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    *Chuckles* That I can understand. You think it was pleasant for my Avatar to get all those scars? He earnt them in roleplays, after all. Suppose we're both just a bit sadistic, ain't we? ;)
     
  5. White Timberwolf

    White Timberwolf dddd

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    Thal, more often than not you'll find that writers don't actually have someone dying often/commonly in their writing, simply because they don't favor that. Personally, I believe it's due to their lack of actually making a character that they spent so much time fleshing out end without a plausible reason for it.

    Though I will say that a well done character that dies can have a very eventful impact on the direction of the story, depending on whom it is and what they were capable of.
     
  6. Glacialangel

    Glacialangel Member

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    Coming from another professional writer, I personally feel that having some kind of cast of characters that the reader can relate to or understand is important to make the story move along and be enjoyable. Whether or not they die later on is of no consequence to this, as long as the story meant something to the reader, which is a highly subjective thing. Having a character with goals, flaws, quirks, friends, enemies, and needs makes them relatable and understandable. It makes the reader care when they're crucified or killed, which is what you want. This is all elementary, and I'm sure you already knew "relatable character makes reader care more", but I personally feel that it's the only thing that matters. Whether they die or not mostly impacts the plot, so really you should ask yourself "has this character served their purpose in the story?".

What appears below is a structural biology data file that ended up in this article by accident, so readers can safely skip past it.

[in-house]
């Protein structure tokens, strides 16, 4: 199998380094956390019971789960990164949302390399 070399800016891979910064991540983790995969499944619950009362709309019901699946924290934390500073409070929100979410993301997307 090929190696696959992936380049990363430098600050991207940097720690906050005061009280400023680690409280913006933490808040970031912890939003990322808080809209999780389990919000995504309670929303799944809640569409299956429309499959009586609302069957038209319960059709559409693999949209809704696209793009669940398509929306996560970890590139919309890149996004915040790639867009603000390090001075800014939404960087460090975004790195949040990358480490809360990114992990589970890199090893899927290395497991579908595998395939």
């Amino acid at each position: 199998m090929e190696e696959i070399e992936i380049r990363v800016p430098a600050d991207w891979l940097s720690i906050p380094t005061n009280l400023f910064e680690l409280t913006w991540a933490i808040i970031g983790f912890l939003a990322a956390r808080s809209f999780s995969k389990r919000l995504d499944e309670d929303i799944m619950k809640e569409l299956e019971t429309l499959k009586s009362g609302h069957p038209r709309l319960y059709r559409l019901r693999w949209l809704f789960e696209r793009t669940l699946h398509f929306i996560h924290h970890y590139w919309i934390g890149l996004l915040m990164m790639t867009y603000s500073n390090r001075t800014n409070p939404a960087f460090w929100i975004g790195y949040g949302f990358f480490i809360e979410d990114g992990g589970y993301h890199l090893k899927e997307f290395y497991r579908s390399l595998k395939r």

7. kibamoon

    kibamoon Active Member

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    You can honestly use both to your advantage in the same story. Having a character that has been through it since the beginning make it to their final goal is an extremely satisfying thing, just as it's agonizing when a similar character gets so close to success and then gets an untimely death. Both can elicit a response from your reader, and depending on which particular response you want them to feel, you can go either way.